Specialist Investment: View From the Top Featuring Bullet Capital

https://thefintechtimes.com/the-view-from-the-top-the-challenges-of-compliance-and-the-dangers-facing-unicorns-accordong-to-bullet-capital/
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There are plenty of defining years in the history books, and as 2020 draws to a close, it’s almost certain that the global pandemic will ensure that this year is featured prominently. With events cancelled, launches delayed, and country-wide lockdowns, the way we work has changed forever. Still, for financial technology and surrounding industries, this was also a year of challenge and opportunity. 

Mathias Jonsson van Huuksloot, CEO of Bullet Capital

This December, The Fintech Times is asking industry leaders for their ‘View from the Top’ to gain an insight into the decisions behind the last 12-months. Today, we’re looking at Switzerland-based specialist investment firm Bullet Capital. Founded in 2016, the company has current investments in seven fintechs, such as Stockholm-based Intergiro and Swedish publicly traded crypto broker Quickbit listed on the Nordic Growth Market. The family-run business has been forged from decades of experience across banking and finance to marketing and is now looking towards the UK for collaborations.

The self-proclaimed ‘rock and roll’ investment firm is headed up by Mathias Jonsson van Huuksloot, here he talks about the exciting times ahead for the industry and the compliance dangers unicorns (private, venture capital-backed firms worth more than $1billion) are facing.

What was the vision behind starting Bullet Capital?

I’ve been in the financial markets for more than 25 years and started my first business when I was 23 in Gothenburg, Sweden. I’m one of those entrepreneurs who has probably tried most things in most markets but have always circled back to the world of finance, one way or the other, and my focus now is on the fintech market.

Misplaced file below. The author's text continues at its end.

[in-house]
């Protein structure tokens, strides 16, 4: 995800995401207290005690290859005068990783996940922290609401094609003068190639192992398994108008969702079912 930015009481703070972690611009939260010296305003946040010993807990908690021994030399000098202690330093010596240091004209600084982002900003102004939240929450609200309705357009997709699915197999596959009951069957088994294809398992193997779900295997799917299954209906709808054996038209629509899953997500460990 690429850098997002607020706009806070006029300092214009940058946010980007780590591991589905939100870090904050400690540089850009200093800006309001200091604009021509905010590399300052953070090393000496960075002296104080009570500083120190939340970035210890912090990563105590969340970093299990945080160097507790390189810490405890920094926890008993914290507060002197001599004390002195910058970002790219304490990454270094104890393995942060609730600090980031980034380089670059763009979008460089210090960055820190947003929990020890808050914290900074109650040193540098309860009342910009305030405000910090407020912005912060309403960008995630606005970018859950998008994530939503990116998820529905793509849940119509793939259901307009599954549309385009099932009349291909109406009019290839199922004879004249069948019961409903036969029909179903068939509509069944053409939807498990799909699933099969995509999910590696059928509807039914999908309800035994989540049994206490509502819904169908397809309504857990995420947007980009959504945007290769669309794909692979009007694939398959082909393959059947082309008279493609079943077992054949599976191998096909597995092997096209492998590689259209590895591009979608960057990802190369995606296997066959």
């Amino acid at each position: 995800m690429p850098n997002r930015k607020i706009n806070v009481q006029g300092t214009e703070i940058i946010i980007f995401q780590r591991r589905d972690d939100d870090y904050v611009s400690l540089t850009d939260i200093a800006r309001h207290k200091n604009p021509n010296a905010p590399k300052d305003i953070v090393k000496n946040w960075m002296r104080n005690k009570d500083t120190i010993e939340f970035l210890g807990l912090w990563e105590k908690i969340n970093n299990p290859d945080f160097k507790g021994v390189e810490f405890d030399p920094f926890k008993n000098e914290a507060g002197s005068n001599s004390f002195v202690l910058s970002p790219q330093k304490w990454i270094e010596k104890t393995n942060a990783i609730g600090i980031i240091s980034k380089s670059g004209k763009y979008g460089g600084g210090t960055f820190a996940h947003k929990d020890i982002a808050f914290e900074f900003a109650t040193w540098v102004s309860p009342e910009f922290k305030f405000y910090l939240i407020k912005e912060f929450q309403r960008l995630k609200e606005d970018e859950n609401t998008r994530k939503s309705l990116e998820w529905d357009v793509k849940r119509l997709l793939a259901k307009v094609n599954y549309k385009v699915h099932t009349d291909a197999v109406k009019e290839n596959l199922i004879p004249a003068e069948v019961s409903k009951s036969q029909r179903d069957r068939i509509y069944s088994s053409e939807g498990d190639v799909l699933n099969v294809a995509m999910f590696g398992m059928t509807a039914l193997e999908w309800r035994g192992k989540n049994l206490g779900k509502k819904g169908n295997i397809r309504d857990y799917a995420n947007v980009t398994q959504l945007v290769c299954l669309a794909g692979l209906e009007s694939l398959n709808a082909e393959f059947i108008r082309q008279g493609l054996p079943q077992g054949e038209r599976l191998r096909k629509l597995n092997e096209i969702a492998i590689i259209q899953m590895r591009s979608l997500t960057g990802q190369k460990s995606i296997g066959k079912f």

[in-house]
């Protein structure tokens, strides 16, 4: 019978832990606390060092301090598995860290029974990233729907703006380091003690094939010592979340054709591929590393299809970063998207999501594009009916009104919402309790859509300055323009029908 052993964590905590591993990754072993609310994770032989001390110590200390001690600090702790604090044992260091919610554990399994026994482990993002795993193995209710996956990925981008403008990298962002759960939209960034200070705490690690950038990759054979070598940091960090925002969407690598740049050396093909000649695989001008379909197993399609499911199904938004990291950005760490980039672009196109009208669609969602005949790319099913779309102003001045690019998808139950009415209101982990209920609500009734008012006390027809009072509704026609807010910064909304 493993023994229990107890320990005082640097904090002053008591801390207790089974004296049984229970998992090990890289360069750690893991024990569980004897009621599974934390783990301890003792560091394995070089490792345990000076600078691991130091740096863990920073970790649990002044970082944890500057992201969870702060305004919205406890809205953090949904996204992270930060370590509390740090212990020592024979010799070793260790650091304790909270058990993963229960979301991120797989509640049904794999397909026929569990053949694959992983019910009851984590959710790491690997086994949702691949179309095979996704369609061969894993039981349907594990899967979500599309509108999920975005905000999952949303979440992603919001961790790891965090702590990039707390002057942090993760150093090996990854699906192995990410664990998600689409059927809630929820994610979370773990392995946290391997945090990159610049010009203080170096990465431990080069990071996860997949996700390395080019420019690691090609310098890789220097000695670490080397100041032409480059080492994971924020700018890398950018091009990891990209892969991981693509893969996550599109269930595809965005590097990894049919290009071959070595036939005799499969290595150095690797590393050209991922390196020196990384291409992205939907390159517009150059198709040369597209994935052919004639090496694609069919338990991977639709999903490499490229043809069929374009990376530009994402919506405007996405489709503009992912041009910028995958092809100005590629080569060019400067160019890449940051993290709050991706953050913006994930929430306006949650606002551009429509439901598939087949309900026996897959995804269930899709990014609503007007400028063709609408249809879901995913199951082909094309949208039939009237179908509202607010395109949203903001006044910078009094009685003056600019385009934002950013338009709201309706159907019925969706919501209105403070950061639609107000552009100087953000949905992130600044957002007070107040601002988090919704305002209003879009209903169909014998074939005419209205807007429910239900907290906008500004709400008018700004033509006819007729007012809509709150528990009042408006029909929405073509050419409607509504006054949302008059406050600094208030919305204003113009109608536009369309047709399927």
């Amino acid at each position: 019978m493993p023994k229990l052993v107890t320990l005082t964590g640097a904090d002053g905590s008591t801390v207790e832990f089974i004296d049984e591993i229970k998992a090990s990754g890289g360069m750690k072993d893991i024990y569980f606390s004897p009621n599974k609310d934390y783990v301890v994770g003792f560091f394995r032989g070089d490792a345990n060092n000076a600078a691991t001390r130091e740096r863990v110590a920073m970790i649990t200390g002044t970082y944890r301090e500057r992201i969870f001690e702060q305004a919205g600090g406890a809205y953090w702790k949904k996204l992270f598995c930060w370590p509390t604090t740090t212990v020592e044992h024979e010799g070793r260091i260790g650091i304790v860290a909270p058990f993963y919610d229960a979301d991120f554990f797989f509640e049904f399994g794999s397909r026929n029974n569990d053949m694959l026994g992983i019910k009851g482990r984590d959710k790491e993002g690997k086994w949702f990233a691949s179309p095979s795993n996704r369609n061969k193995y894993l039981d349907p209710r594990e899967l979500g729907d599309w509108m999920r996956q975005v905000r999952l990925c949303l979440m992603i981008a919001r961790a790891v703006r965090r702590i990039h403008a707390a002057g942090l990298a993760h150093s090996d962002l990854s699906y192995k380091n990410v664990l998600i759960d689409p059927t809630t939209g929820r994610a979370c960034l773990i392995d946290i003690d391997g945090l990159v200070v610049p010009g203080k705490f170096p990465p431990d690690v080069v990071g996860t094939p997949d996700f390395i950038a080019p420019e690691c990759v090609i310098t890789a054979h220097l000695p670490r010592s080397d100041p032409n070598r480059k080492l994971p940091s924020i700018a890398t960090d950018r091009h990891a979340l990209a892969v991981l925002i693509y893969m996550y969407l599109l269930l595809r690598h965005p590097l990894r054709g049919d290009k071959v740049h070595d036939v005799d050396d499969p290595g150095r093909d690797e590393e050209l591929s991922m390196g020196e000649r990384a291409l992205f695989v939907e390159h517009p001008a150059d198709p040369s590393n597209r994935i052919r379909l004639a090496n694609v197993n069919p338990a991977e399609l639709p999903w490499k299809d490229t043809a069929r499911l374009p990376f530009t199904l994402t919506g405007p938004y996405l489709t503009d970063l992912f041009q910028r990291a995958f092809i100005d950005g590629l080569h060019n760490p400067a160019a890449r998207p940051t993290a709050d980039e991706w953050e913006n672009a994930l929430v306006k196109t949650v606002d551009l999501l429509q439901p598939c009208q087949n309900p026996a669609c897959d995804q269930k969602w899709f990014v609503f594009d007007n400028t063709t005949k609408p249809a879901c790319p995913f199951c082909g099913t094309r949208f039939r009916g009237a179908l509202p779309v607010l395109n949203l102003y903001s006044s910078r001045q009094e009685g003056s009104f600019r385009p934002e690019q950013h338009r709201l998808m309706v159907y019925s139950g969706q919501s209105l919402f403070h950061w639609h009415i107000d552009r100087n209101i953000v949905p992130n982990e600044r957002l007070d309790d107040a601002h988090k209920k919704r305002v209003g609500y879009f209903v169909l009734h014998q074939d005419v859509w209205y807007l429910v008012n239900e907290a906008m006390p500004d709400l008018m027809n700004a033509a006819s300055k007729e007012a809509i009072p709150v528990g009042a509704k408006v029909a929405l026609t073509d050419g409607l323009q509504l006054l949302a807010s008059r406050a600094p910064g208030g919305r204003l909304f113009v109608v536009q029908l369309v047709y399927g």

I’d previously been in a partnership but when we parted ways, I knew I wanted to make the decisions more or less on my own terms, and that the common denominator would be that we only go where we can add value.

We’re a small firm but we are very hands on and would never invest unless we could be the lead investor. We love to look at companies that have a disruptive idea, but where the founders may have some difficulty or they’re going down the wrong path.

Do you have a certain formula that you follow?

The great thing about fintech is that it is always changing and that’s why we decided to stay fast and agile. We are a deal making company. That doesn’t mean we’re brokers, as we wouldn’t typically broker a deal. We prefer to go in as the lead investor.

We believe if we haven’t done our job within three years, then we haven’t done it correctly. So far, touch wood, it’s gone well. And, we’ve had some substantial returns along the way.

Where do you see your next investments coming from?

In our first few years we’ve been focused on the Nordic markets as a lot of things happening in the fintech industry are coming out of there. However, we are now looking at expanding outside of the Nordics, potentially into the UK and the rest of Europe.

We get sent decks to look at all the time, but interestingly, only two of the companies we work with have come to us this way. We like to keep our ears to the ground. We love problem solving and disruptive ideas. If we like what we see, we make our own enquiries.

Two of our current investments that we’re most excited about include Intergiro, which is on a mission to provide the financial toolkit required for our customers to thrive in the digital age and Wirex contender Quickbit.

In the autumn, Quickbit plans to release an app that will simplify the use of crypto in people’s everyday lives, and change over to a .com domain, this will help it to become the preferred crypto payment provider for various online merchants.

Has coronavirus scuppered any plans?

Luckily little to none. It’s business as usual for us although I will want to travel for face-to-face meetings as soon as possible. I’m not a fan of meetings online, I think I come across as old fashioned compared to the millennials who run these businesses that I invest in. They find it very old fashioned when I request a physical meeting, it’s almost like they don’t know what to do. Having said that, we handle everything online, so the impact has been quite small.

Who do you think is struggling at the moment within fintech?